On Tuesday, April 2, in conjunction with the 70th anniversary of NATO’s signing, the 9/11 Memorial & Museum will host a public program featuring former U.S. Ambassador to NATO R. Nicholas Burns and former Deputy Secretary General of NATO Alexander Vershbow, who will discuss the current state of NATO and what lies ahead.
The North Atlantic Treaty Organization was established on April 4, 1949, by the signing of the North Atlantic Treaty. Seventy years later NATO is an international alliance that consists of 29 member states from Europe and North America. Article 5 of NATO is a collective defense clause which states that an attack on one ally is considered an attack on all and has been invoked only once in the treaty’s history: on September 12, 2001.
Ambassador Burns served as U.S. Ambassador to NATO from 2001 to 2005. In addition, he has held many crucial Foreign Service, State Department, and White House posts over his 27-year government career, including ambassador to Greece (1997–2001) and director of Soviet affairs for President George H. W. Bush. He is currently the Roy and Barbara Goodman Family Professor of the Practice of Diplomacy and International Relations at the Harvard Kennedy School of Government. He recently coauthored a report called “NATO at Seventy: An Alliance in Crisis.”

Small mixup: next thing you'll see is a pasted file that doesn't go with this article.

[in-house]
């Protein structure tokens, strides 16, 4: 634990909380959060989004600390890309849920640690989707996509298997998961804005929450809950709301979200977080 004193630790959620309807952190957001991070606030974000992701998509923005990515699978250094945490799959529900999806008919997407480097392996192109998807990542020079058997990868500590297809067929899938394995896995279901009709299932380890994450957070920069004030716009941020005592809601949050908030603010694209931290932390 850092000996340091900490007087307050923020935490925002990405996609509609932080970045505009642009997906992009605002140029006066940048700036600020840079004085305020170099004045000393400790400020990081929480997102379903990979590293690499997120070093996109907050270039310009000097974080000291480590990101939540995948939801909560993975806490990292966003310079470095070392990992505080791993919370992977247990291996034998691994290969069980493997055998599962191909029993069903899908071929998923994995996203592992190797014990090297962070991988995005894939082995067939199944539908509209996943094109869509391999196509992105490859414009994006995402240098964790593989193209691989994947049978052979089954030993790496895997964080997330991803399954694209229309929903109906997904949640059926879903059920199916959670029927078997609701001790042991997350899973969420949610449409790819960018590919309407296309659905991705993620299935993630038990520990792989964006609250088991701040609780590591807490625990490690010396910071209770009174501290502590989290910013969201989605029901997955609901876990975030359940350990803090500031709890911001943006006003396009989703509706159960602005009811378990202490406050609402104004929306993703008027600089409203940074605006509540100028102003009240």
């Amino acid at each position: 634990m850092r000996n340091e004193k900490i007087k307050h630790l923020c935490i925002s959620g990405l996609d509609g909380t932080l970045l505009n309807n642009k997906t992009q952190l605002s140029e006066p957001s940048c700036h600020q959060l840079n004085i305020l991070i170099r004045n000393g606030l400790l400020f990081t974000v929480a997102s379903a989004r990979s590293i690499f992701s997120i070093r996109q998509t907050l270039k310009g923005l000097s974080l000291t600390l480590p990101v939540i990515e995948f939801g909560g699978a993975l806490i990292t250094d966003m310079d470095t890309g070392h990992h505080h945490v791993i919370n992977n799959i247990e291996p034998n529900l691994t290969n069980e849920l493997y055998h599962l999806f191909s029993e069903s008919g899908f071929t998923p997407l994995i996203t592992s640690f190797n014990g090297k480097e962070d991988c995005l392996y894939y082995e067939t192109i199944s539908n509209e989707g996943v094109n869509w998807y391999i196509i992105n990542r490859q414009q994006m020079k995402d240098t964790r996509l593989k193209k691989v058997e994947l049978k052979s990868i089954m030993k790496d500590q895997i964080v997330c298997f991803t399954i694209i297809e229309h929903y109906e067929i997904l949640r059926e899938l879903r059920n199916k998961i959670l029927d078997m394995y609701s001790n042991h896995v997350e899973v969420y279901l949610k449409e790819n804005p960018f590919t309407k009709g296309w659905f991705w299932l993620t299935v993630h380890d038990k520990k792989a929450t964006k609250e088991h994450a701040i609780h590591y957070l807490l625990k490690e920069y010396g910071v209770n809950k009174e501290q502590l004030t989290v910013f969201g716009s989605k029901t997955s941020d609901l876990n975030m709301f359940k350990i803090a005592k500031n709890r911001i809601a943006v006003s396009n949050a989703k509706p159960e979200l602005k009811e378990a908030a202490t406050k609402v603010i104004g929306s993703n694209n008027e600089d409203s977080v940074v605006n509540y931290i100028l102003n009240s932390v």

Ambassador Vershbow has also had a long career in government and foreign service. He served as U.S. Ambassador to NATO from 1998 to 2001, and later served as deputy secretary general of NATO from 2012 to 2016. In between his stints at NATO, Ambassador Vershbow served as ambassador to the Russian Federation (2001–2005) and ambassador to the Republic of Korea (2005–2008). He is currently a distinguished fellow at the Scowcroft Center for Strategy and Security, and he recently coauthored a report called “Permanent Deterrence: Enhancements to the U.S. Military Presence in North Central Europe.”
By Harmony Barker, Public Programs Coordinator, 9/11 Memorial Museum